When Will Smart Phones Overtake Laptops?

The market is just starting to explore cell phone accessories that bridge the gap between the small phones we want and the email and text creation experience we need.
Posted February 20, 2008
By

Rob Enderle

Rob Enderle


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I’ve been taking some long hard looks at the next generation laptops from Apple, Lenovo, and Toshiba. The Toshiba R500 was an amazing product, very light, very portable but also prohibitively expensive. The Apple Air was more attractively priced but came with some severe limitations. And the latest, the ThinkPad X300 from Lenovo, appeared to be “just right,” in terms of feature mix particularly for a corporate market. But with the iPhone winning the Datamation Product of the Year, you have to wonder when we’ll have true convergence.

Back in the early 1970s when the cell phone was born they weighed nearly two pounds, and cost in today’s dollars over $17K (using this inflation calculating tool). And still three million folks bought them. Kind of puts the whole iPhone sales number thing in perspective, doesn’t it?

These first cell phones didn’t do data at all, had horrid connectivity, and seemed to come from the “bricks are attractive” school of industrial design. Using VOIP, the latest and most advanced of the new laptops, the X300, is actually a better phone than this early cell phone, it costs 1/5th as much, is a full-fledged laptop – and is one hell of a lot more attractive.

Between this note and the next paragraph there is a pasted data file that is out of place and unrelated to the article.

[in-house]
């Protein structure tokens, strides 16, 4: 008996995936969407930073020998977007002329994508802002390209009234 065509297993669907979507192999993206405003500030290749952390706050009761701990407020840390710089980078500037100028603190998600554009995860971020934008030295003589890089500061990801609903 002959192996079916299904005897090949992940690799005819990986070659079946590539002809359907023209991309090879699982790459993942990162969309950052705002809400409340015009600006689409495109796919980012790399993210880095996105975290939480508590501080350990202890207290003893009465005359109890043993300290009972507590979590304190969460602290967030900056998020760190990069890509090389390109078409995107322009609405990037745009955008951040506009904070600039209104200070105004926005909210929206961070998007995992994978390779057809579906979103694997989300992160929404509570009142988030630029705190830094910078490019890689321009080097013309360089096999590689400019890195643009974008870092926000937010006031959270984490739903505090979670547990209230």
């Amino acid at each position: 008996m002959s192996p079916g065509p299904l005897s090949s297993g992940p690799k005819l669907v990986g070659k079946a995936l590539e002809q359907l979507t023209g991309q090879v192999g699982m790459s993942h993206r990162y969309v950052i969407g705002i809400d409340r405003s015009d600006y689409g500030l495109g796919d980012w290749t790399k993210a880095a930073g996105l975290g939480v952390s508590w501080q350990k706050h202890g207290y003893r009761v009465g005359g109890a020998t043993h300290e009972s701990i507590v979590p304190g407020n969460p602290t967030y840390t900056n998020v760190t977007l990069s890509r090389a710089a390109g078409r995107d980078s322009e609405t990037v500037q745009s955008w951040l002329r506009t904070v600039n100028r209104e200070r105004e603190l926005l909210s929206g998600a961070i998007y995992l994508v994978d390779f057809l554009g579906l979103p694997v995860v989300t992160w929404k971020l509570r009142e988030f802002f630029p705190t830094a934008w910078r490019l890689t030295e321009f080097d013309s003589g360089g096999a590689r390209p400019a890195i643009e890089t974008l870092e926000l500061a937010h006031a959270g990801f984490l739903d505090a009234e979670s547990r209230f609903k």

Of course, it isn’t like cell phones haven’t evolved as well. The iPhone is 1/30th the price, can do an amazing number of the things the ThinkPad can do, and fits in your shirt pocket. But you still can’t live off of it, or off of its more corporate-based competitor the Blackberry.

Trying too Hard to Make One Device

Many of us, and particularly me, tend to be gadget freaks. We really like the thing that seems to do everything from cleaning floors to making Julianne Fries, even though we probably know it won’t do either of those things particularly well.

The Swiss Army knife is the perfect example of something that does a lot of things marginally (and it might be the reason why we don’t have that many multi-function products). Cloths Washer/Dryer combinations generally sucked, Toaster Ovens weren’t great toasters or ovens (but many people bought them regardless), Boat/Cars tended to sink and crash, and Car/Planes have been measured in the reduced life expectance of their drivers/fliers.

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In the end, we want a phone that is small and portable so that it goes wherever we go and we don’t have to lug a big piece of hardware. On the other hand, if we are typing or browsing the web we need a keyboard that allows us to type comfortably. A lot of the focus, until recently, was to build these ultra-light laptops with screens approaching 10 inches, and smart phones like the one I use (the HTC Advantage) have been starting to drift upwards of 5” and trending toward the size of that original bulky Cell phone. Should you answer the phone too quickly you are liable to knock yourself out given the size and weight of this puppy (actually you use a wireless headset, but you get my point).

In addition, while the iPhone is a cool phone and has a great browser, it sucks – and I mean really sucks – for email and texting. But, should you put a keyboard on it, it will get much heavier and be something in line with the HTC Tilt, which while more practical, isn’t as attractive as the iPhone. (But I know a number of folks who prefer it because they can get their company to pay for it and it does email vastly better).

No, the best near-term attempt at an all-in-one device will likely be the HTC Shift, kind of a mini-tablet. But its phone capability is iffy and we’re back to a device that may be too small and too large.

(I’ll provide a full review later in the year when this product comes out.)


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